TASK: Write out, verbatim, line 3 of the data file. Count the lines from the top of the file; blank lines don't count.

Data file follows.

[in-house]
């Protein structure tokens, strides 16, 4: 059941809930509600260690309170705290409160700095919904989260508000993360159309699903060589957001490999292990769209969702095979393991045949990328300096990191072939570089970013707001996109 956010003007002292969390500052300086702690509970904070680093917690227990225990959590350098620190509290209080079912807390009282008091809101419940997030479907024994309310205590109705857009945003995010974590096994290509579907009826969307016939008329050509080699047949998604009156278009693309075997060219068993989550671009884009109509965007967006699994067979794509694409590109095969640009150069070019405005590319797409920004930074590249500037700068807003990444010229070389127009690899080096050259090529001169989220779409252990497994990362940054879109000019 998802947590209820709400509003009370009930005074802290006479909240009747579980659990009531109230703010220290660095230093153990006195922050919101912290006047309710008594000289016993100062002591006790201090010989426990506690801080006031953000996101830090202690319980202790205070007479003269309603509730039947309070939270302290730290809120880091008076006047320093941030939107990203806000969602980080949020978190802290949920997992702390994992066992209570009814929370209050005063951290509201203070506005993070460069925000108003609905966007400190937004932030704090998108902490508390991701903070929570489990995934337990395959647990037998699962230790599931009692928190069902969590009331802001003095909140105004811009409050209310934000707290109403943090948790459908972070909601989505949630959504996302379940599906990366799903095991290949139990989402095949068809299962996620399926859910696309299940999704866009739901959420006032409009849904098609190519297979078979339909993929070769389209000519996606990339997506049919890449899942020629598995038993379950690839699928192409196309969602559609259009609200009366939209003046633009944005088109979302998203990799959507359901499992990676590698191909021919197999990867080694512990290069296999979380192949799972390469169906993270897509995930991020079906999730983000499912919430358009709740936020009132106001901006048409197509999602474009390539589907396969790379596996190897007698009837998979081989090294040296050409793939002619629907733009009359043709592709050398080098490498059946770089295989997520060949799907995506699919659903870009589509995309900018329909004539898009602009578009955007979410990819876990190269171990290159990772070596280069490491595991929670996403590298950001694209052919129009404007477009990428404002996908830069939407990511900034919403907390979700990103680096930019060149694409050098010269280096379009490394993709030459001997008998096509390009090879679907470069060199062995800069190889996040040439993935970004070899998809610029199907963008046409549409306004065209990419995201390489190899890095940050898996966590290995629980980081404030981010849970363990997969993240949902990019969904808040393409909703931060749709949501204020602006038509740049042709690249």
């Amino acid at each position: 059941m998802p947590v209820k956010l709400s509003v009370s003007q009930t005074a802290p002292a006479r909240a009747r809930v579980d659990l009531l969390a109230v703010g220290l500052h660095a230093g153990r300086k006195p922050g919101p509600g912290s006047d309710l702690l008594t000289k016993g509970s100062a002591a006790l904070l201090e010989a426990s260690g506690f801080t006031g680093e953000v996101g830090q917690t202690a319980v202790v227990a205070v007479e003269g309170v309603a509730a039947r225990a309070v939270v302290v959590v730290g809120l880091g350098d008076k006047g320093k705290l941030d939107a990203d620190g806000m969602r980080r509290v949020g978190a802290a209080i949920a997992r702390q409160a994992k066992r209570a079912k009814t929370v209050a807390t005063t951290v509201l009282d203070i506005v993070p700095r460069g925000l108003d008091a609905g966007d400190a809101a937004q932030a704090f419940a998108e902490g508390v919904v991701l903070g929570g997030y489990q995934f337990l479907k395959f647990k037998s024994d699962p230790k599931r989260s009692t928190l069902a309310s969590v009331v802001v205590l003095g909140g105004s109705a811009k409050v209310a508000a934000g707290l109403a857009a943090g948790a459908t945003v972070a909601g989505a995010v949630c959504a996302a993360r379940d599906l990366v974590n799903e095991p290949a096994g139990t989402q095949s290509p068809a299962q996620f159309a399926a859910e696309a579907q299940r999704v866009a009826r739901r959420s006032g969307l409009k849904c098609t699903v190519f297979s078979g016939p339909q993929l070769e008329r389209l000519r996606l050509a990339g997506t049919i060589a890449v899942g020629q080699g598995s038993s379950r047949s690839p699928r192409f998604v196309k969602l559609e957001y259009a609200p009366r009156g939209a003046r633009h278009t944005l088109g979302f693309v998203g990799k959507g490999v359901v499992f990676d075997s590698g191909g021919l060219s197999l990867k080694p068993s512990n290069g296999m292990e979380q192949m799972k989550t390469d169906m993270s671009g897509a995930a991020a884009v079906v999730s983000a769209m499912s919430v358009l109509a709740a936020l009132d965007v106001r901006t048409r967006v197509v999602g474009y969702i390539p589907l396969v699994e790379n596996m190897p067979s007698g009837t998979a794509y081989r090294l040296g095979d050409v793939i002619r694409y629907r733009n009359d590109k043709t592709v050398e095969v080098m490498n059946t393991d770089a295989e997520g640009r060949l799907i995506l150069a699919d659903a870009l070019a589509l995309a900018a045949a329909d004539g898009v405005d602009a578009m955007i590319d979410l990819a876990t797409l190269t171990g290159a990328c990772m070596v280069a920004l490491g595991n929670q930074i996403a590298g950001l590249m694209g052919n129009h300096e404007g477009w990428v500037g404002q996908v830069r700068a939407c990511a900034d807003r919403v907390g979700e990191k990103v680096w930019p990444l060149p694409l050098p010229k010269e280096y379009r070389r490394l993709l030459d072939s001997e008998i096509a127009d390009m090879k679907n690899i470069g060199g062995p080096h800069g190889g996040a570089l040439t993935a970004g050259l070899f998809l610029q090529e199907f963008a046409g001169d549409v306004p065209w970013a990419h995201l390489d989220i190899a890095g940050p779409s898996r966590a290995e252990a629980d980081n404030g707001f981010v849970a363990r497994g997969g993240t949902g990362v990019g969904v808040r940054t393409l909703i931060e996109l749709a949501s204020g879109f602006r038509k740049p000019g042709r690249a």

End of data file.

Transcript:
């Amino acid at each position: 059941m998802p947590v209820k956010l709400s509003v009370s003007q009930t005074a802290p002292a006479r909240a009747r809930v579980d659990l009531l969390a109230v703010g220290l500052h660095a230093g153990r300086k006195p922050g919101p509600g912290s006047d309710l702690l008594t000289k016993g509970s100062a002591a006790l904070l201090e010989a426990s260690g506690f801080t006031g680093e953000v996101g830090q917690t202690a319980v202790v227990a205070v007479e003269g309170v309603a509730a039947r225990a309070v939270v302290v959590v730290g809120l880091g350098d008076k006047g320093k705290l941030d939107a990203d620190g806000m969602r980080r509290v949020g978190a802290a209080i949920a997992r702390q409160a994992k066992r209570a079912k009814t929370v209050a807390t005063t951290v509201l009282d203070i506005v993070p700095r460069g925000l108003d008091a609905g966007d400190a809101a937004q932030a704090f419940a998108e902490g508390v919904v991701l903070g929570g997030y489990q995934f337990l479907k395959f647990k037998s024994d699962p230790k599931r989260s009692t928190l069902a309310s969590v009331v802001v205590l003095g909140g105004s109705a811009k409050v209310a508000a934000g707290l109403a857009a943090g948790a459908t945003v972070a909601g989505a995010v949630c959504a996302a993360r379940d599906l990366v974590n799903e095991p290949a096994g139990t989402q095949s290509p068809a299962q996620f159309a399926a859910e696309a579907q299940r999704v866009a009826r739901r959420s006032g969307l409009k849904c098609t699903v190519f297979s078979g016939p339909q993929l070769e008329r389209l000519r996606l050509a990339g997506t049919i060589a890449v899942g020629q080699g598995s038993s379950r047949s690839p699928r192409f998604v196309k969602l559609e957001y259009a609200p009366r009156g939209a003046r633009h278009t944005l088109g979302f693309v998203g990799k959507g490999v359901v499992f990676d075997s590698g191909g021919l060219s197999l990867k080694p068993s512990n290069g296999m292990e979380q192949m799972k989550t390469d169906m993270s671009g897509a995930a991020a884009v079906v999730s983000a769209m499912s919430v358009l109509a709740a936020l009132d965007v106001r901006t048409r967006v197509v999602g474009y969702i390539p589907l396969v699994e790379n596996m190897p067979s007698g009837t998979a794509y081989r090294l040296g095979d050409v793939i002619r694409y629907r733009n009359d590109k043709t592709v050398e095969v080098m490498n059946t393991d770089a295989e997520g640009r060949l799907i995506l150069a699919d659903a870009l070019a589509l995309a900018a045949a329909d004539g898009v405005d602009a578009m955007i590319d979410l990819a876990t797409l190269t171990g290159a990328c990772m070596v280069a920004l490491g595991n929670q930074i996403a590298g950001l590249m694209g052919n129009h300096e404007g477009w990428v500037g404002q996908v830069r700068a939407c990511a900034d807003r919403v907390g979700e990191k990103v680096w930019p990444l060149p694409l050098p010229k010269e280096y379009r070389r490394l993709l030459d072939s001997e008998i096509a127009d390009m090879k679907n690899i470069g060199g062995p080096h800069g190889g996040a570089l040439t993935a970004g050259l070899f998809l610029q090529e199907f963008a046409g001169d549409v306004p065209w970013a990419h995201l390489d989220i190899a890095g940050p779409s898996r966590a290995e252990a629980d980081n404030g707001f981010v849970a363990r497994g997969g993240t949902g990362v990019g969904v808040r940054t393409l909703i931060e996109l749709a949501s204020g879109f602006r038509k740049p000019g042709r690249a």